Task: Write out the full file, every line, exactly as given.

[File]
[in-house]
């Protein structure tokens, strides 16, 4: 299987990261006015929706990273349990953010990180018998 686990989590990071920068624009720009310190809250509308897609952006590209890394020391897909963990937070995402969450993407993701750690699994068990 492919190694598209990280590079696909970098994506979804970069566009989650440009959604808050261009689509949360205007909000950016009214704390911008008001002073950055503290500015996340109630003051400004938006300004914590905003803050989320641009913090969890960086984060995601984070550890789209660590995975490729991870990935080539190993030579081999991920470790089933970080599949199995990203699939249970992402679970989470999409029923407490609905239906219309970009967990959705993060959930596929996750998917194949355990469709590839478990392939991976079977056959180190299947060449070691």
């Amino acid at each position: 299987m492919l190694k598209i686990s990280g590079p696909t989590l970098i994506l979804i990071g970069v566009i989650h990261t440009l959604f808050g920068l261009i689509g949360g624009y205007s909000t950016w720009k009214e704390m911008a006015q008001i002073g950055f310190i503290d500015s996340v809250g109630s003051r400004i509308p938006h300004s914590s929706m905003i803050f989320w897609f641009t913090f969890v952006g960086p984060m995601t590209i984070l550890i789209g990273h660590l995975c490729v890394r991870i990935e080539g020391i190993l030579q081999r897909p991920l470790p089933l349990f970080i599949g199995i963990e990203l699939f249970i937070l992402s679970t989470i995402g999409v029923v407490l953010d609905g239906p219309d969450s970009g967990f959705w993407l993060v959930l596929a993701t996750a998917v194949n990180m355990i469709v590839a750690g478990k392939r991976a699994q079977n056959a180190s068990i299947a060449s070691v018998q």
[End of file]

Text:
[in-house]
């Protein structure tokens, strides 16, 4: 299987990261006015929706990273349990953010990180018998 686990989590990071920068624009720009310190809250509308897609952006590209890394020391897909963990937070995402969450993407993701750690699994068990 492919190694598209990280590079696909970098994506979804970069566009989650440009959604808050261009689509949360205007909000950016009214704390911008008001002073950055503290500015996340109630003051400004938006300004914590905003803050989320641009913090969890960086984060995601984070550890789209660590995975490729991870990935080539190993030579081999991920470790089933970080599949199995990203699939249970992402679970989470999409029923407490609905239906219309970009967990959705993060959930596929996750998917194949355990469709590839478990392939991976079977056959180190299947060449070691």
């Amino acid at each position: 299987m492919l190694k598209i686990s990280g590079p696909t989590l970098i994506l979804i990071g970069v566009i989650h990261t440009l959604f808050g920068l261009i689509g949360g624009y205007s909000t950016w720009k009214e704390m911008a006015q008001i002073g950055f310190i503290d500015s996340v809250g109630s003051r400004i509308p938006h300004s914590s929706m905003i803050f989320w897609f641009t913090f969890v952006g960086p984060m995601t590209i984070l550890i789209g990273h660590l995975c490729v890394r991870i990935e080539g020391i190993l030579q081999r897909p991920l470790p089933l349990f970080i599949g199995i963990e990203l699939f249970i937070l992402s679970t989470i995402g999409v029923v407490l953010d609905g239906p219309d969450s970009g967990f959705w993407l993060v959930l596929a993701t996750a998917v194949n990180m355990i469709v590839a750690g478990k392939r991976a699994q079977n056959a180190s068990i299947a060449s070691v018998q």